Attack of the Buns

 

Last week I rode the Attack of the Buns, a 300km trail through the New South Wales southern tablelands. I actually started the journey in Newcastle and rode south for a few days before arriving at the start of the trail. This meant that I rode it in the opposite direction from what is suggested on the bikepacking.com writeup, and I started at Fitzroy Falls rather than Bundanoon. However, to make up for this I carried on cycling all the way to Canberra, before catching a bus back to Melbourne. I’ll share a few tips for bikepackers contemplating taking this route as well as the various logistics involved.

It’s tougher then it sounds

On Bikepacking.com it has a 3/10 difficulty rating. I’m not sure how these ratings are graded but I thought it deserved at least a 5. There are some pretty steep sections that made for tough pushing on a loaded gravel bike. I did the ride solo and didn’t meet a single cyclist the whole way. During the offroad sections, I’m don’t recall meeting anyone at all. If I’d taken a tumble then help would have been a long time coming. My shoes also didn’t have much grip and this made pushing the bike up steep gravel sections particularly challenging. The ride is definitely doable for a beginner but just don’t expect it to be like a 300km rail trail.

Getting there and away

I started in Newcastle and cycled south to Sydney following the routes recommended on the NSW Coast Cycle website. Was made for a pleasant and easy day ride of about 130km. Cycling in Sydney isn’t at all fun so I took the train from Martin Place to Wollongong. This just required an Opal card and the Sydney train and ferry system seems very friendly towards people taking bikes with them. From Wollongong I then rode to Fitzroy Falls, and the start of my Attack of the Buns route. I did this taking the Jamberoo Mountain Road, rather than the more trafficked Macquarie Pass.  Jamberoo was very steep. It goes straight from sea level to the NSW Tablelands plateau, about a 500m climb. By the time I got to Fitzroy Falls, I was exhausted and was very happy to set up camp a few kilometers along the trail. However, the view from the Falls is amazing (photo above) and well worth the long day.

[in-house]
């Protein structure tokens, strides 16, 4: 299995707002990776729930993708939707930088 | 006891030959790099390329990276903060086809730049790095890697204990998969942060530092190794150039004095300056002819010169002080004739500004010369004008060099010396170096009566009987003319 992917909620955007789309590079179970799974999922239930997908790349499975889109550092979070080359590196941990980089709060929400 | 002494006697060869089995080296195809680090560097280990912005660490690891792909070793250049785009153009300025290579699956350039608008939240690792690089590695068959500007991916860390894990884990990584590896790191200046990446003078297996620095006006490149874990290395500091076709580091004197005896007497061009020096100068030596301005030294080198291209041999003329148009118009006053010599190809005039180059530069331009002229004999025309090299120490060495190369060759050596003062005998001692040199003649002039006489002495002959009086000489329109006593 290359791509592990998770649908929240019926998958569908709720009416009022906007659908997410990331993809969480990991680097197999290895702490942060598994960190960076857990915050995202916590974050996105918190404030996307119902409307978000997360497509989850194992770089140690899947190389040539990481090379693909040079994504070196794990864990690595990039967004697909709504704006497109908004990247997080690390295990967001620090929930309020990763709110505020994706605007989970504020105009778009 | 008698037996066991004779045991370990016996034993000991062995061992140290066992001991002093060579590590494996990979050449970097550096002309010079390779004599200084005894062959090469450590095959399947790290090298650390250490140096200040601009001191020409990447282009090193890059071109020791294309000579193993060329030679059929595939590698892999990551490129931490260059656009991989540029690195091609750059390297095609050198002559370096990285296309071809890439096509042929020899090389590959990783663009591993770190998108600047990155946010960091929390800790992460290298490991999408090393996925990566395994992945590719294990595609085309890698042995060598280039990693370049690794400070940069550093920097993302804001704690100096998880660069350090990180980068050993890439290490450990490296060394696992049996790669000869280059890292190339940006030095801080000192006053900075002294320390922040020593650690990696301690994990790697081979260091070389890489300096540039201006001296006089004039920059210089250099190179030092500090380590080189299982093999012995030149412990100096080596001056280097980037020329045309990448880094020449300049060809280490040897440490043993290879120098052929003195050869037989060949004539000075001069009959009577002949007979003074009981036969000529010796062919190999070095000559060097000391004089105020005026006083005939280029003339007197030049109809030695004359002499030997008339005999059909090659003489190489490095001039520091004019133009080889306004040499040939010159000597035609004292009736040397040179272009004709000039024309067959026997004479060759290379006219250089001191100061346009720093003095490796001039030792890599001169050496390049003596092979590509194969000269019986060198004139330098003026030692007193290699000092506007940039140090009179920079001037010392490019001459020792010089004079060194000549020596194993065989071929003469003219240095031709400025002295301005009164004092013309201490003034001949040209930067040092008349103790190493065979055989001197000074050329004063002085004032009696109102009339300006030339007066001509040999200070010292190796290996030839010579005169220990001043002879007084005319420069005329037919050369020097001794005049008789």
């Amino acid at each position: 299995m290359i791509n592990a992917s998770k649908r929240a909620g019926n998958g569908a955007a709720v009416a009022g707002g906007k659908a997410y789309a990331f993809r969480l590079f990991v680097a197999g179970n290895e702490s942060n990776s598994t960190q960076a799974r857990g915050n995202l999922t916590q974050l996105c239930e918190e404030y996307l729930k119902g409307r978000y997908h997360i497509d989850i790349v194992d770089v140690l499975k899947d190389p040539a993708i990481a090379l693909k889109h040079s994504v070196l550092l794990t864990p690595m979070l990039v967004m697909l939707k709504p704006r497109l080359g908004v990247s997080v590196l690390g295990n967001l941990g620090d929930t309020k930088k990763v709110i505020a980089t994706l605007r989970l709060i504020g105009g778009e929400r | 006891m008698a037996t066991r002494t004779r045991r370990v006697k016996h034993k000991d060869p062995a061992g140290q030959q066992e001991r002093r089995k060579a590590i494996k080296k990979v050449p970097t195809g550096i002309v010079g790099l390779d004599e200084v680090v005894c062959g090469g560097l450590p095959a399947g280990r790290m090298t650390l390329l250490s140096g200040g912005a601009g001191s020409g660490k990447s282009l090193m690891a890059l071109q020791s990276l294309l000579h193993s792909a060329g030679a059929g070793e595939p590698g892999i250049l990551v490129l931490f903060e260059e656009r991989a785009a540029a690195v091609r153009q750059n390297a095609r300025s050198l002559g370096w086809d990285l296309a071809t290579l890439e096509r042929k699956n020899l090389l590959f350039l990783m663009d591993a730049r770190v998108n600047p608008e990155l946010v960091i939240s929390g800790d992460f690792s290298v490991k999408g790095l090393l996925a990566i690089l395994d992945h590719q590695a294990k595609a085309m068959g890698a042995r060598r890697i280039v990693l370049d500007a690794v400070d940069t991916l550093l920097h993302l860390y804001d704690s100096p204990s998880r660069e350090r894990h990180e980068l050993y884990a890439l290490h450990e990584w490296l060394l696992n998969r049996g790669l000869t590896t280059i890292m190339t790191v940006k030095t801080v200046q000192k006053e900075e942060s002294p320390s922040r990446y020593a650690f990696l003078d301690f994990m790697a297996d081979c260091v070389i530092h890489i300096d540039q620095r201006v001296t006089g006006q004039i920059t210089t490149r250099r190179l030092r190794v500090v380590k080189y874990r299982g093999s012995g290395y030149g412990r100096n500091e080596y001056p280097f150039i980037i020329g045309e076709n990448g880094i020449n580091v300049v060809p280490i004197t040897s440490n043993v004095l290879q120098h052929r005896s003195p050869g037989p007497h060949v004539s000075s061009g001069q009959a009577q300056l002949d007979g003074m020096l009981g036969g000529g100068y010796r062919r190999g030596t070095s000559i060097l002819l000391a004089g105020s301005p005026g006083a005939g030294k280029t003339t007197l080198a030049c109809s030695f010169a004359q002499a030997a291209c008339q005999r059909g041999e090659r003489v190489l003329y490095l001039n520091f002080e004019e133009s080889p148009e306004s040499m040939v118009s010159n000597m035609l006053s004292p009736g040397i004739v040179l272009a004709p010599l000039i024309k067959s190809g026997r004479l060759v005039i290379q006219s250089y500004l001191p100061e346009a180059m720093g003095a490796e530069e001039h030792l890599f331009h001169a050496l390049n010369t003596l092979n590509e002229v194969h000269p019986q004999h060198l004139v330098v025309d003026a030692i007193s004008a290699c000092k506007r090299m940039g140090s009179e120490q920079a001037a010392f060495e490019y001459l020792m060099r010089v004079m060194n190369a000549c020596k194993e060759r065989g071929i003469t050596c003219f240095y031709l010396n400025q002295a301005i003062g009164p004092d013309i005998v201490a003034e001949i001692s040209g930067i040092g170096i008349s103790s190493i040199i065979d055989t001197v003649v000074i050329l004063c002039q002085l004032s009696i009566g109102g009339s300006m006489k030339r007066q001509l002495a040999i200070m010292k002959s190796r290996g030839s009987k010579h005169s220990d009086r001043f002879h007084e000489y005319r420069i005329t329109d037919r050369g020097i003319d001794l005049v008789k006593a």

The Attack of the Buns officially finishes in Bungendore, and I chose to ride from there to Canberra. I followed the suggestion from Google Maps from Bungendore up to the M23 and was pleasantly surprised to find that the freeway into central Canberra was well designed for cyclists. I then returned to Melbourne on a Greyhound bus. Taking the bike on the bus cost me an extra $49 but I was able to strap it into the luggage area under the bus without any disassembly. It’s annoying the Greyhound charges extra for bikes, as it didn’t take up any more space than a couple of suitcases.

Supplies

I never needed to carry more than one day of food and water with me as there are ample shops along the way. However, as mentioned in the article, there is the need to camp out somewhere between Nowra and Braidwood. I managed to travel light, much lighter than when I did the Tour Aotearoa. A small tent, sleeping roll, sleeping bag and a change of clothes is just about all that’s needed. Plenty of water is important though as there are long stretches without supplies.

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Attack of the Buns was the first serious bikepacking trip I’ve made in Australia and it was a great introduction. I’m looking forward to exploring what else is on offer.

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